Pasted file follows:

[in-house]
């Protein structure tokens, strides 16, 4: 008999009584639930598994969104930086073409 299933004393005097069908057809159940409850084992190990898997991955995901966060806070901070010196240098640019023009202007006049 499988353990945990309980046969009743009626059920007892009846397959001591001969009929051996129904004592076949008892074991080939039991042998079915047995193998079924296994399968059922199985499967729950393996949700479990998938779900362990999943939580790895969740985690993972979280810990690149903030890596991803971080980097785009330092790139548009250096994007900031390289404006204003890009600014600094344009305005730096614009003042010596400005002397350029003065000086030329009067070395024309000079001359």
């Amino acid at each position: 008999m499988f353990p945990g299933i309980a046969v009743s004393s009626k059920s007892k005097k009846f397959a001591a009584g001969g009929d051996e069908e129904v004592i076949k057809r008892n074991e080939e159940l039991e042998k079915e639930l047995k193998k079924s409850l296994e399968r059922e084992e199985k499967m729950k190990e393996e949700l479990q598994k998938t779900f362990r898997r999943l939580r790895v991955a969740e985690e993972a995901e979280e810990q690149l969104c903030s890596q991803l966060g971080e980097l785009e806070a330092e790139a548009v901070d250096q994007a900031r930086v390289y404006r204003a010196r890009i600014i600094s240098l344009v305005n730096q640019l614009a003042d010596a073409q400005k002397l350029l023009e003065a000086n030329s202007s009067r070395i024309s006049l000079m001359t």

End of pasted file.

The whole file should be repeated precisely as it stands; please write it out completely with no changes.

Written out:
[in-house]
């Protein structure tokens, strides 16, 4: 008999009584639930598994969104930086073409 299933004393005097069908057809159940409850084992190990898997991955995901966060806070901070010196240098640019023009202007006049 499988353990945990309980046969009743009626059920007892009846397959001591001969009929051996129904004592076949008892074991080939039991042998079915047995193998079924296994399968059922199985499967729950393996949700479990998938779900362990999943939580790895969740985690993972979280810990690149903030890596991803971080980097785009330092790139548009250096994007900031390289404006204003890009600014600094344009305005730096614009003042010596400005002397350029003065000086030329009067070395024309000079001359």
């Amino acid at each position: 008999m499988f353990p945990g299933i309980a046969v009743s004393s009626k059920s007892k005097k009846f397959a001591a009584g001969g009929d051996e069908e129904v004592i076949k057809r008892n074991e080939e159940l039991e042998k079915e639930l047995k193998k079924s409850l296994e399968r059922e084992e199985k499967m729950k190990e393996e949700l479990q598994k998938t779900f362990r898997r999943l939580r790895v991955a969740e985690e993972a995901e979280e810990q690149l969104c903030s890596q991803l966060g971080e980097l785009e806070a330092e790139a548009v901070d250096q994007a900031r930086v390289y404006r204003a010196r890009i600014i600094s240098l344009v305005n730096q640019l614009a003042d010596a073409q400005k002397l350029l023009e003065a000086n030329s202007s009067r070395i024309s006049l000079m001359t």